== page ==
However, at this point, we cannot create geovisualization. We need to load a special file in the KML format for Qlik Sense to read different states as geodata correctly. Thus, download us_states.kml and do the following:
- Go to Data manager and select Add data at the top of the page.
- Choose a way to upload the file (in your case, from My computer).
- Specify the path to the file and select it by double-clicking. After that, you will see the following table.
- Click Add data to finally upload the KML file. Now, go back to Data manager and connect the State column from our data set and the Name column from the KML file to make it clear that this is the geodata. It is desirable to synchronize the downloaded data in order to be able to install a foreign key.
After the tables are successfully synchronized, click on Edit this table icon next to our census file.
Then in the opened window, select Associate for the State column as displayed below.
As we have already mentioned, we need to merge this field with the Name field of our auxiliary table.
By clicking on Associate button, we create a foreign key for the State field.
If everything is successful, a characteristic icon should appear next to the State field.
Also, if you click on Associate menu in the Data manager, you should see the connection between the two tables.
Now we are ready to display the data by states on the map. Choose App overview and select the sheet for visualization.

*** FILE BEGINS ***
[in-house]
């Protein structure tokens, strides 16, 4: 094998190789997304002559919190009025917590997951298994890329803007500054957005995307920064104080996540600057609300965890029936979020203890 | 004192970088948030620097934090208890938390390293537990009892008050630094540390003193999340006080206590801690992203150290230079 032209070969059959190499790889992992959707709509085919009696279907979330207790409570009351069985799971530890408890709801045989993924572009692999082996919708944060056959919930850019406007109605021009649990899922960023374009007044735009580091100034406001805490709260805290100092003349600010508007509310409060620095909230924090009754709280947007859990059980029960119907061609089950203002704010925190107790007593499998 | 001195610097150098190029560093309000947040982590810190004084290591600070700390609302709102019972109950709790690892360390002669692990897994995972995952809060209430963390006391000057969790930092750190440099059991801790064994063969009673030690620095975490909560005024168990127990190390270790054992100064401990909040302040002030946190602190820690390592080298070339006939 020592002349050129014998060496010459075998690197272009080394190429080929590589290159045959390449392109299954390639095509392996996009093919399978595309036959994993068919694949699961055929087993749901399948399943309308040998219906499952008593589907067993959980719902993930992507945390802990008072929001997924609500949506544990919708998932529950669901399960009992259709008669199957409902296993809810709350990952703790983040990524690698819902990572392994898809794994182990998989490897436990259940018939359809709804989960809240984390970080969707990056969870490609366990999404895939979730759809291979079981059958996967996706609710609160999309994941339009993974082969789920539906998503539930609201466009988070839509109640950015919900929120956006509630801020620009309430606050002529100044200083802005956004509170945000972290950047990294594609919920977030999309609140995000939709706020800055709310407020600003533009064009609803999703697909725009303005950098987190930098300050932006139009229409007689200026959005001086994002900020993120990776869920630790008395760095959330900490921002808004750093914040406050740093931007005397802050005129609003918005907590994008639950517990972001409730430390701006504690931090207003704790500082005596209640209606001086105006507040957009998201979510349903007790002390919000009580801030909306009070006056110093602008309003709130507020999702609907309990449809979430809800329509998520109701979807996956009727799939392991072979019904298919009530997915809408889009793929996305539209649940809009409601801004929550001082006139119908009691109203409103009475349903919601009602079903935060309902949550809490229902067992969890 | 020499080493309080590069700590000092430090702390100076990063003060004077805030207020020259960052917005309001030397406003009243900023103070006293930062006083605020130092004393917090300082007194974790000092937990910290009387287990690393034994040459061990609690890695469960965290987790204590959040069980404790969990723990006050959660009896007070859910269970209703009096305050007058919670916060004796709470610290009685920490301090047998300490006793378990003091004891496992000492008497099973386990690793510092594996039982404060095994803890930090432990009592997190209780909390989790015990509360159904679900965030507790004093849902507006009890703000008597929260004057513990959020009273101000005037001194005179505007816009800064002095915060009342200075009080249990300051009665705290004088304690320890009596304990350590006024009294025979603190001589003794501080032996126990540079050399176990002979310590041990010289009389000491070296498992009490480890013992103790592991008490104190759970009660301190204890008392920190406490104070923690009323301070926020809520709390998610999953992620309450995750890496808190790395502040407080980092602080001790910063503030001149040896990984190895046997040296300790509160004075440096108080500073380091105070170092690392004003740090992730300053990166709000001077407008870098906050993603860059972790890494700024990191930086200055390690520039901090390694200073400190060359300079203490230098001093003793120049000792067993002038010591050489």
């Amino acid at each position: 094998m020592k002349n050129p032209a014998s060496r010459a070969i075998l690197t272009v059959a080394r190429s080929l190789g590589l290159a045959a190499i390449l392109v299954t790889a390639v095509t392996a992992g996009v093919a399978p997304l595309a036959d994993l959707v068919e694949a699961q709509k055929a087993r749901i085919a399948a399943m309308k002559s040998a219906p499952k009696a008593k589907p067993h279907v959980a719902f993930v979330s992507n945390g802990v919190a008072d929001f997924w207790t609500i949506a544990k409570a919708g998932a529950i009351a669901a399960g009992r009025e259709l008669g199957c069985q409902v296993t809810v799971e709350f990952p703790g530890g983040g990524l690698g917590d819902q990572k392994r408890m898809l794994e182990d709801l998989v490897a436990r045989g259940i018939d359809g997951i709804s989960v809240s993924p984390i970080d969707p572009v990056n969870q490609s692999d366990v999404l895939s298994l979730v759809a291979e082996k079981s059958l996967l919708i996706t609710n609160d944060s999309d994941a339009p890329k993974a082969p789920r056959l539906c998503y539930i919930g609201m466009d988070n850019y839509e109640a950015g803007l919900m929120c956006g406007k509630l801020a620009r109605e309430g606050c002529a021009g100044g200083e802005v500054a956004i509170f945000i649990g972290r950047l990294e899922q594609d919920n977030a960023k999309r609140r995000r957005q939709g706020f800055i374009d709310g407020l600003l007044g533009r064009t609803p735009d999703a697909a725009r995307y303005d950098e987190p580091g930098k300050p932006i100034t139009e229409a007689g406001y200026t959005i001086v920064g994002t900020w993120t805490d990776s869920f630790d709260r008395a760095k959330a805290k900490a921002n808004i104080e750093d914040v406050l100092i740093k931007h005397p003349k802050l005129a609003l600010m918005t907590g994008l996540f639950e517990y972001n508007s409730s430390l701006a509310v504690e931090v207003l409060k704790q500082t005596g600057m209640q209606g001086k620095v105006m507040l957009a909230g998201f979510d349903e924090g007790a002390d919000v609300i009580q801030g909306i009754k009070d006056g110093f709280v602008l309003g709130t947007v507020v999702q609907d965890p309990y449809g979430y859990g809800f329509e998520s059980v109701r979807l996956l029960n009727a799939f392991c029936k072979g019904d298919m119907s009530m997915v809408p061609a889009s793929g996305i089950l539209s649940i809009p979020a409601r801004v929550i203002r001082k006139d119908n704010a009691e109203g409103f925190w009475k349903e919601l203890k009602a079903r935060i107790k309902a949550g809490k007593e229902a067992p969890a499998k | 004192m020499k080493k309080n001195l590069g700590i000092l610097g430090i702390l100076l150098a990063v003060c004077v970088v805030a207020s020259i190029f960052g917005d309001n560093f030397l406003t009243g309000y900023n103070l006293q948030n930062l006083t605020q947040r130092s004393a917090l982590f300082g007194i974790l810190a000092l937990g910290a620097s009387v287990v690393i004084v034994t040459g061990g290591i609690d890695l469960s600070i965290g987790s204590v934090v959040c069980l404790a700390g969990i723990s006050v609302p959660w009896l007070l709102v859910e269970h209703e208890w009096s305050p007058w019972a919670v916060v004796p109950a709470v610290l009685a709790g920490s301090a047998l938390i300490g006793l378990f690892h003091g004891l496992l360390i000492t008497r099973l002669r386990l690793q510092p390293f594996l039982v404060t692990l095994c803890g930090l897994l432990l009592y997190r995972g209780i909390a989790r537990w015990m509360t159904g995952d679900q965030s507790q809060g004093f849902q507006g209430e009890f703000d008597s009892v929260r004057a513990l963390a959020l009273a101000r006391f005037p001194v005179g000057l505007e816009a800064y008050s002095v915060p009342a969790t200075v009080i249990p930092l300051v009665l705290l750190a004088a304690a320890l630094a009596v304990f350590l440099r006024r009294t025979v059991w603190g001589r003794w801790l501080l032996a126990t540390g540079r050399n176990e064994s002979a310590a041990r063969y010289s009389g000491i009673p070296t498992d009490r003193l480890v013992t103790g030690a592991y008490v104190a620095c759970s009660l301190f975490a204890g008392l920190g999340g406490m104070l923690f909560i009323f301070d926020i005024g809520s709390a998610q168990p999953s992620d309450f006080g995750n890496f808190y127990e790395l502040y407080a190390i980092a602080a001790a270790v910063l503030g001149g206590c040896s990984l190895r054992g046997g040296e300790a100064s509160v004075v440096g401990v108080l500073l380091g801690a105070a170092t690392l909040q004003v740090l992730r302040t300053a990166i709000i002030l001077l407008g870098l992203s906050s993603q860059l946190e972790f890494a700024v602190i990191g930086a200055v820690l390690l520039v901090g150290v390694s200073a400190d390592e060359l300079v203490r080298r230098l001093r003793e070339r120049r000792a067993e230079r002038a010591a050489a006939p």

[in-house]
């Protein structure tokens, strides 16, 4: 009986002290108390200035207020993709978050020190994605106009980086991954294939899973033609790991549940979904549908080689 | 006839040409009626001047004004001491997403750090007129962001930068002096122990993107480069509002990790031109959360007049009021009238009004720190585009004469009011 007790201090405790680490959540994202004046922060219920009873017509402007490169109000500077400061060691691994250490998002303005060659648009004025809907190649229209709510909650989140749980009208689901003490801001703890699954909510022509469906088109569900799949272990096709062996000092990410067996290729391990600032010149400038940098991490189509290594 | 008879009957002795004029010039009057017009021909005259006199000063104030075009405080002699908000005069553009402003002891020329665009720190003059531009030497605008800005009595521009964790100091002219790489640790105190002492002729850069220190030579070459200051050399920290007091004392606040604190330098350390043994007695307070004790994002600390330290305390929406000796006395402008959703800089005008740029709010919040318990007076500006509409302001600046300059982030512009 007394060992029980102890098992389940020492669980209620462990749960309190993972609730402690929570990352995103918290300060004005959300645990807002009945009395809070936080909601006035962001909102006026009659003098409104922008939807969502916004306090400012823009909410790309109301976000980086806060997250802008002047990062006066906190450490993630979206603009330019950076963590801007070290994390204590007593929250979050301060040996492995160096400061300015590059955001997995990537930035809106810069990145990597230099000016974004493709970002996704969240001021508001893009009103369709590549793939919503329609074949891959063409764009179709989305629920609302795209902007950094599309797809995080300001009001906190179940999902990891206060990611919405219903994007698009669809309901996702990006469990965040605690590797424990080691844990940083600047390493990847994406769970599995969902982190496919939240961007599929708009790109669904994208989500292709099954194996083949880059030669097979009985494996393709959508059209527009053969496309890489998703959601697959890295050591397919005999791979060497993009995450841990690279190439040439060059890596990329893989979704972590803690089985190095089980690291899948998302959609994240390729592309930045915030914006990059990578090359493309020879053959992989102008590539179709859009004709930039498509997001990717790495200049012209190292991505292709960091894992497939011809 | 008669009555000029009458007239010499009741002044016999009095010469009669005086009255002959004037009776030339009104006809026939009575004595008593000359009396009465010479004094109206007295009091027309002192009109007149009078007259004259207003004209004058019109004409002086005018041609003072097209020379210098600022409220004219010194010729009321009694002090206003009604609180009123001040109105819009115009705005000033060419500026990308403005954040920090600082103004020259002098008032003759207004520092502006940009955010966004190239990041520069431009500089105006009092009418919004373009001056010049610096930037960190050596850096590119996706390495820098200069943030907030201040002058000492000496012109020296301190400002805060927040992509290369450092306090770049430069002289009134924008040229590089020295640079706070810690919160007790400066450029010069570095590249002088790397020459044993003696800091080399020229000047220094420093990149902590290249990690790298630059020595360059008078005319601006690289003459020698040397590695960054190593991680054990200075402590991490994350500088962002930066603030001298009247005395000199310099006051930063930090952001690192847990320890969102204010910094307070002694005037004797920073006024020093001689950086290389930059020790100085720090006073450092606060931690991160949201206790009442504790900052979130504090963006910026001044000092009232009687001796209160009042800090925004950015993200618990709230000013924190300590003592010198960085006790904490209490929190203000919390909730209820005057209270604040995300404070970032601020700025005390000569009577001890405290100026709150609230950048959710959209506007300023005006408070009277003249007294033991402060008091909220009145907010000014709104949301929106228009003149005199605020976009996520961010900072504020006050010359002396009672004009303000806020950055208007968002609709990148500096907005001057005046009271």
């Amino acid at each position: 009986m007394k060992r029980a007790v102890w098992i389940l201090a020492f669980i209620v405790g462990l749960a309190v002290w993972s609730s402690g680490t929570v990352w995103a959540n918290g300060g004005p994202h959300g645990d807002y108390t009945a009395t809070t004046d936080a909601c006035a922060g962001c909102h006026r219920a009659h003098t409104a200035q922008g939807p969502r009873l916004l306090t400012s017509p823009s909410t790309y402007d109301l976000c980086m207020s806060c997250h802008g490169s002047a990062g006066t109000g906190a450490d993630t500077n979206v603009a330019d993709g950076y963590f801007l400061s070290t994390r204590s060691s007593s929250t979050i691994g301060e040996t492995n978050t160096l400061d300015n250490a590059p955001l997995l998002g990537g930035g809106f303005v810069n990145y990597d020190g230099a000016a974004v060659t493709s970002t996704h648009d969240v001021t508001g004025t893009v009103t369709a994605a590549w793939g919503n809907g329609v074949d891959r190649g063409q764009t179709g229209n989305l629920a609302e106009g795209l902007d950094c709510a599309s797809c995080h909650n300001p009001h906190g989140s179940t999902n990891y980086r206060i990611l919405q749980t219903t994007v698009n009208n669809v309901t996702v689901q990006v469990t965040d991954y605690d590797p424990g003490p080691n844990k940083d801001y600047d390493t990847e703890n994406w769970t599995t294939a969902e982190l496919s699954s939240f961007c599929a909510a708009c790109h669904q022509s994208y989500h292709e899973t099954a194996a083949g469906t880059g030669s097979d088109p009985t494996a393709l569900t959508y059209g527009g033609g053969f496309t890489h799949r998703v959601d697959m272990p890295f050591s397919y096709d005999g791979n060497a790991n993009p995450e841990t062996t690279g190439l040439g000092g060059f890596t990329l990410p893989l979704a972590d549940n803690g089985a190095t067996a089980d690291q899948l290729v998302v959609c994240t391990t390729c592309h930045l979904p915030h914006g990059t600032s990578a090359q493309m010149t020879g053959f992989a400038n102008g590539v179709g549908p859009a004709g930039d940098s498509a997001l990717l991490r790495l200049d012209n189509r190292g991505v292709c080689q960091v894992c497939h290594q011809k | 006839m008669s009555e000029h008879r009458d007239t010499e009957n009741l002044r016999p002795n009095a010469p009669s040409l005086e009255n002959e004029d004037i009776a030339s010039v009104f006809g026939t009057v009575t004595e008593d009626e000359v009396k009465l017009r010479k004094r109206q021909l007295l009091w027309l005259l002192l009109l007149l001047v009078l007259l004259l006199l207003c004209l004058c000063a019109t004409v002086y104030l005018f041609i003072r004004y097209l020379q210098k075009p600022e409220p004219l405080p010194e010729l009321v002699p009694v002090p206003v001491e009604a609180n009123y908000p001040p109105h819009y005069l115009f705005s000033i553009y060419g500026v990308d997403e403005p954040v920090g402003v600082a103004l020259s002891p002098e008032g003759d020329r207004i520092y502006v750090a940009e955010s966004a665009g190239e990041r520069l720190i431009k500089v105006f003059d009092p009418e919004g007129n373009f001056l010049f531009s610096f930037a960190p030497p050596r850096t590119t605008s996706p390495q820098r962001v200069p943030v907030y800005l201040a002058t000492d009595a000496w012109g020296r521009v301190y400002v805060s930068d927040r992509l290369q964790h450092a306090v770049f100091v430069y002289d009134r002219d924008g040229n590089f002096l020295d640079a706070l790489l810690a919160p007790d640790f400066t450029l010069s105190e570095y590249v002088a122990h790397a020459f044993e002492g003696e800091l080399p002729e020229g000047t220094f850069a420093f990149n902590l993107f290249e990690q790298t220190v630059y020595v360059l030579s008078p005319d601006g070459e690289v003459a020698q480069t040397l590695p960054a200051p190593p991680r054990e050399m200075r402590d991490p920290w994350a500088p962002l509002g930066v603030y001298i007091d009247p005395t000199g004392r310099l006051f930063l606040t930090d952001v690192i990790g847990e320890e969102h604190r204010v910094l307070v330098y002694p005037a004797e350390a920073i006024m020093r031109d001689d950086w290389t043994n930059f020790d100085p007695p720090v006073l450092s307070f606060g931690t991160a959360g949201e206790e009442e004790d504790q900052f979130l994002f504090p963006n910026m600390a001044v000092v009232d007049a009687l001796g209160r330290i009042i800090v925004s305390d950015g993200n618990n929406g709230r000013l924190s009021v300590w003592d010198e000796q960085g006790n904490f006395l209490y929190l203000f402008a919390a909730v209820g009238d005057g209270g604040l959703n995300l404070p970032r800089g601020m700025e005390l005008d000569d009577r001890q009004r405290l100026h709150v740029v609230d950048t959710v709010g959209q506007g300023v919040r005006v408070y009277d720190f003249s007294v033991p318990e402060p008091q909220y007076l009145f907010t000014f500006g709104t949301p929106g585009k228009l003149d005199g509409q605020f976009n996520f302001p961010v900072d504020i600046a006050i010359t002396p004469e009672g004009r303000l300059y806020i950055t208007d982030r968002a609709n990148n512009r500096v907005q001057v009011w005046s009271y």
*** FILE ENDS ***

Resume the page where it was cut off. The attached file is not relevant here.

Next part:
In order to apply all the changes, we need to refresh the data by clicking on the appropriate button on the bottom.
Then, drag the map visualization to the sheet from the charts menu and select the state field as a dimension as shown below.
You can create a map by using either a point layer or an area layer. We will show you both options. For an area layer map, we selected colors by measure and set it to Sum(Salary) / Sum(Employed). In addition, in the Presentation section, you can turn on the navigation so that you are able to zoom and pan the map.
When all the arrangements are ready, we can exit the Edit sheet by clicking Done in the upper right corner. You can now navigate the map and point the specific states to see the information about the average salary.
This time let’s visualize unemployment by states. By the same principle, we use the Sum (NumUnemployed) / Sum (Employed) as a measure, and for the better perception, we make this measure dependent on the size of the points and on their color. You can also choose a different kind of color rendering.
As a result, we have the following visualization.
Finally, we will create scatter plot to display the connection between the level of wages and the unemployment rate. Again, drag the icon to the editor area and choose State as a dimension as we did for the map. For the measures, we use Sum (NumUnemployed) / Sum (Employed) and Sum (Salary) / Sum (Employed) respectively. Again, there are many additional settings available in the Properties panel. After you click Done and go to the View mode, you should get the image similar to this.
Today we showed you how Dremio can simplify and accelerate the connection of Amazon S3 data with Qlik Sense. Dremio’s user-friendly interface helped us easily manipulate with data and make all the necessary preparations and arrangements, making it simple to explore and analyze data in Qlik Sense for a very broad audience of users.